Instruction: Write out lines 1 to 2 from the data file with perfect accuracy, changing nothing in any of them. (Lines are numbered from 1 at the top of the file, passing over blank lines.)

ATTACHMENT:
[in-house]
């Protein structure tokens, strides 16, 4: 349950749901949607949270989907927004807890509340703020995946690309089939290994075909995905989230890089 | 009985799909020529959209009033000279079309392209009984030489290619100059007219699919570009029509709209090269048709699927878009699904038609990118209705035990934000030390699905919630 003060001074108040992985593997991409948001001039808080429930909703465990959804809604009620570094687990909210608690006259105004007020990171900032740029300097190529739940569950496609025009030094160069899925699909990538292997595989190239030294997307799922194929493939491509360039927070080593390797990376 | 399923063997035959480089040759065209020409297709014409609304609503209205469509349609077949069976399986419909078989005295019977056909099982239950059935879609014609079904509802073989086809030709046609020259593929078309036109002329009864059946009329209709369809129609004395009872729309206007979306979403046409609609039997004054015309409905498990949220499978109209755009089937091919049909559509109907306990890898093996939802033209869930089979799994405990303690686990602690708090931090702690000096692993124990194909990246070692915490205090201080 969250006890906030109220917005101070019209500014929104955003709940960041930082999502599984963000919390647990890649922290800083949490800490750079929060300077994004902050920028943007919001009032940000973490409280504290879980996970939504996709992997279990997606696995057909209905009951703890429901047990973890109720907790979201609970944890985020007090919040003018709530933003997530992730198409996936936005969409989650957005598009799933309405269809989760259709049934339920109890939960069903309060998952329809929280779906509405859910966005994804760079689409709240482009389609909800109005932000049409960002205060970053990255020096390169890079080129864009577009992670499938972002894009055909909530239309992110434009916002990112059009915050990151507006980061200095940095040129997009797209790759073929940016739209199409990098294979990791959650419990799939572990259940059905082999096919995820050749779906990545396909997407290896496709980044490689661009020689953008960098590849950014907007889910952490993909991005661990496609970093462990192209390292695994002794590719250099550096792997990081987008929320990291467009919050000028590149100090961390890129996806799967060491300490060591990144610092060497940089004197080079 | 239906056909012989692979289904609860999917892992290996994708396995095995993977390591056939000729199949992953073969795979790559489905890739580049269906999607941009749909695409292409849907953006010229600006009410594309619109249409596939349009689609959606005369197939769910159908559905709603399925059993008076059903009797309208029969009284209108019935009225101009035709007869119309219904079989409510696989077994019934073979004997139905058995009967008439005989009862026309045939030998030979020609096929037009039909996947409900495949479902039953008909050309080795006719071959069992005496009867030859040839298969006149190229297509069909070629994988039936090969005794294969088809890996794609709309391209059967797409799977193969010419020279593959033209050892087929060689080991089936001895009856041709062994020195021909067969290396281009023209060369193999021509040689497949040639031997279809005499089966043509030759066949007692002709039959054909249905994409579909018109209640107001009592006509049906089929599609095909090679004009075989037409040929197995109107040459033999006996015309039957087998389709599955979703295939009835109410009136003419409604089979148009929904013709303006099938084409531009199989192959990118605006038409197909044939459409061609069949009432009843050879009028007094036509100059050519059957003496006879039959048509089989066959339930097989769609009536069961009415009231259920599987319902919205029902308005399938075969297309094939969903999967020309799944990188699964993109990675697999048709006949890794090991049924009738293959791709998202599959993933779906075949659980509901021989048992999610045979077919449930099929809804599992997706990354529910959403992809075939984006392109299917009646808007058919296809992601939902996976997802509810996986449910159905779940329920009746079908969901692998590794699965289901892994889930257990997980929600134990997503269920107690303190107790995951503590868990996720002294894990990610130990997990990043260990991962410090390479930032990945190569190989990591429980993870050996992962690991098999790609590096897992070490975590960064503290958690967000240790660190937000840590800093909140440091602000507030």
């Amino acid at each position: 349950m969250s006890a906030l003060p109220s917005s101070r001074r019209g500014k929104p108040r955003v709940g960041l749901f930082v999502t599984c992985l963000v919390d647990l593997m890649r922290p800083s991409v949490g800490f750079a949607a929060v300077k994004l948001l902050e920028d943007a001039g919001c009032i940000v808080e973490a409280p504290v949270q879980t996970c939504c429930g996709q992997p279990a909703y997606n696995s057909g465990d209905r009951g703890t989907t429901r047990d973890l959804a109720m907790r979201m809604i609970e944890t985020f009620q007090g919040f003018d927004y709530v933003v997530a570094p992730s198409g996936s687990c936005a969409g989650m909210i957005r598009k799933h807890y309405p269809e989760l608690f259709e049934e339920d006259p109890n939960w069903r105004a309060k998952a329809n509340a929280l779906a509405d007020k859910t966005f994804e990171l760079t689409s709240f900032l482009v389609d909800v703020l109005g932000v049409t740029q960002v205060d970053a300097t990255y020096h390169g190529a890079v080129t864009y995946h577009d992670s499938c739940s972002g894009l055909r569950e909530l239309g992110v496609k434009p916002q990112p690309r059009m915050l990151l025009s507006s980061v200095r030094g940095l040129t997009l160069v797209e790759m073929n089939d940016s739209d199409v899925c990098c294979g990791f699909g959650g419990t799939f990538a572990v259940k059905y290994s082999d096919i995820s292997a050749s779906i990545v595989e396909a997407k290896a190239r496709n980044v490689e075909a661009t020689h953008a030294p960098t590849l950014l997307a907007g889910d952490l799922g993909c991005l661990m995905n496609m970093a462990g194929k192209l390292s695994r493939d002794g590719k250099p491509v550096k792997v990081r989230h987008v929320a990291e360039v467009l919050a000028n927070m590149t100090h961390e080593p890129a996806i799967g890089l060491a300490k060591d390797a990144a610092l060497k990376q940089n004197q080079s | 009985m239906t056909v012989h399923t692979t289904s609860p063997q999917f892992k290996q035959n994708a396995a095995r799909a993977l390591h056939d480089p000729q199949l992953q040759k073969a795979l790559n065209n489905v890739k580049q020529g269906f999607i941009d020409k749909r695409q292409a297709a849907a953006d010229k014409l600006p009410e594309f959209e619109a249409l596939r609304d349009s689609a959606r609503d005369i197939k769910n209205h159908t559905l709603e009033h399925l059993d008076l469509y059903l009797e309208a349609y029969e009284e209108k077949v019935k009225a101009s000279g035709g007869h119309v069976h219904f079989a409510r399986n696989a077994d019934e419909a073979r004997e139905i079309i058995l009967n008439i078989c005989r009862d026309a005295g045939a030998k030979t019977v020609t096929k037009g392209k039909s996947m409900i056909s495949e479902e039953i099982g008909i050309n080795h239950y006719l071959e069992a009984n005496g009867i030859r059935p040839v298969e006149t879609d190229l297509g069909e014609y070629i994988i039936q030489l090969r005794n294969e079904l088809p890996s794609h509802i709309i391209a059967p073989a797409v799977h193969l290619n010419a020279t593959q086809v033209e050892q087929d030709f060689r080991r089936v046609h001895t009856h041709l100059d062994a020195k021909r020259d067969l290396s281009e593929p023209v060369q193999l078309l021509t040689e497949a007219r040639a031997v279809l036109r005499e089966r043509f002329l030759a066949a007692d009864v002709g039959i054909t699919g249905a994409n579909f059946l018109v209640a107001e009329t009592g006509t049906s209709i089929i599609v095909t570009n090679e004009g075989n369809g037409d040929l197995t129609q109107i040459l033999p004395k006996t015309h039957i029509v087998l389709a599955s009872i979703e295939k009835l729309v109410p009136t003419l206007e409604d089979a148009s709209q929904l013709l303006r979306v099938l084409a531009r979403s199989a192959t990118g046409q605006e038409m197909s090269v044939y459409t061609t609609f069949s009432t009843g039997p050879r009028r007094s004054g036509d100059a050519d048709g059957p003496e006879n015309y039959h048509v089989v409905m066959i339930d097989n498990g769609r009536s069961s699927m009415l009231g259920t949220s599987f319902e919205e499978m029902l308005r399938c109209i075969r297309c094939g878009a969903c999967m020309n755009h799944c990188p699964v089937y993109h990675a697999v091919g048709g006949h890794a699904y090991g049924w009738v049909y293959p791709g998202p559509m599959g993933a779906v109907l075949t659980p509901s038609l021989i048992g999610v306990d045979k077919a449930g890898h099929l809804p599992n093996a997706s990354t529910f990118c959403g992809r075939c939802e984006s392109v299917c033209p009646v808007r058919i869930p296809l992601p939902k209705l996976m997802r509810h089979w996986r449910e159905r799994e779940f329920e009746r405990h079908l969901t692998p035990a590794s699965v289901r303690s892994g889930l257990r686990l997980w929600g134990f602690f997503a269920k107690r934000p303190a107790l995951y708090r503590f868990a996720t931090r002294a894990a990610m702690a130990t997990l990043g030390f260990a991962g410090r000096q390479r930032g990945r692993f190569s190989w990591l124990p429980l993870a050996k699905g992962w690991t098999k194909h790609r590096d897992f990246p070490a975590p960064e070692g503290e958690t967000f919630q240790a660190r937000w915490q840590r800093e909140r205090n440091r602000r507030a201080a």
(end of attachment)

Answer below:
[in-house]
């Protein structure tokens, strides 16, 4: 349950749901949607949270989907927004807890509340703020995946690309089939290994075909995905989230890089 | 009985799909020529959209009033000279079309392209009984030489290619100059007219699919570009029509709209090269048709699927878009699904038609990118209705035990934000030390699905919630 003060001074108040992985593997991409948001001039808080429930909703465990959804809604009620570094687990909210608690006259105004007020990171900032740029300097190529739940569950496609025009030094160069899925699909990538292997595989190239030294997307799922194929493939491509360039927070080593390797990376 | 399923063997035959480089040759065209020409297709014409609304609503209205469509349609077949069976399986419909078989005295019977056909099982239950059935879609014609079904509802073989086809030709046609020259593929078309036109002329009864059946009329209709369809129609004395009872729309206007979306979403046409609609039997004054015309409905498990949220499978109209755009089937091919049909559509109907306990890898093996939802033209869930089979799994405990303690686990602690708090931090702690000096692993124990194909990246070692915490205090201080 969250006890906030109220917005101070019209500014929104955003709940960041930082999502599984963000919390647990890649922290800083949490800490750079929060300077994004902050920028943007919001009032940000973490409280504290879980996970939504996709992997279990997606696995057909209905009951703890429901047990973890109720907790979201609970944890985020007090919040003018709530933003997530992730198409996936936005969409989650957005598009799933309405269809989760259709049934339920109890939960069903309060998952329809929280779906509405859910966005994804760079689409709240482009389609909800109005932000049409960002205060970053990255020096390169890079080129864009577009992670499938972002894009055909909530239309992110434009916002990112059009915050990151507006980061200095940095040129997009797209790759073929940016739209199409990098294979990791959650419990799939572990259940059905082999096919995820050749779906990545396909997407290896496709980044490689661009020689953008960098590849950014907007889910952490993909991005661990496609970093462990192209390292695994002794590719250099550096792997990081987008929320990291467009919050000028590149100090961390890129996806799967060491300490060591990144610092060497940089004197080079 | 239906056909012989692979289904609860999917892992290996994708396995095995993977390591056939000729199949992953073969795979790559489905890739580049269906999607941009749909695409292409849907953006010229600006009410594309619109249409596939349009689609959606005369197939769910159908559905709603399925059993008076059903009797309208029969009284209108019935009225101009035709007869119309219904079989409510696989077994019934073979004997139905058995009967008439005989009862026309045939030998030979020609096929037009039909996947409900495949479902039953008909050309080795006719071959069992005496009867030859040839298969006149190229297509069909070629994988039936090969005794294969088809890996794609709309391209059967797409799977193969010419020279593959033209050892087929060689080991089936001895009856041709062994020195021909067969290396281009023209060369193999021509040689497949040639031997279809005499089966043509030759066949007692002709039959054909249905994409579909018109209640107001009592006509049906089929599609095909090679004009075989037409040929197995109107040459033999006996015309039957087998389709599955979703295939009835109410009136003419409604089979148009929904013709303006099938084409531009199989192959990118605006038409197909044939459409061609069949009432009843050879009028007094036509100059050519059957003496006879039959048509089989066959339930097989769609009536069961009415009231259920599987319902919205029902308005399938075969297309094939969903999967020309799944990188699964993109990675697999048709006949890794090991049924009738293959791709998202599959993933779906075949659980509901021989048992999610045979077919449930099929809804599992997706990354529910959403992809075939984006392109299917009646808007058919296809992601939902996976997802509810996986449910159905779940329920009746079908969901692998590794699965289901892994889930257990997980929600134990997503269920107690303190107790995951503590868990996720002294894990990610130990997990990043260990991962410090390479930032990945190569190989990591429980993870050996992962690991098999790609590096897992070490975590960064503290958690967000240790660190937000840590800093909140440091602000507030």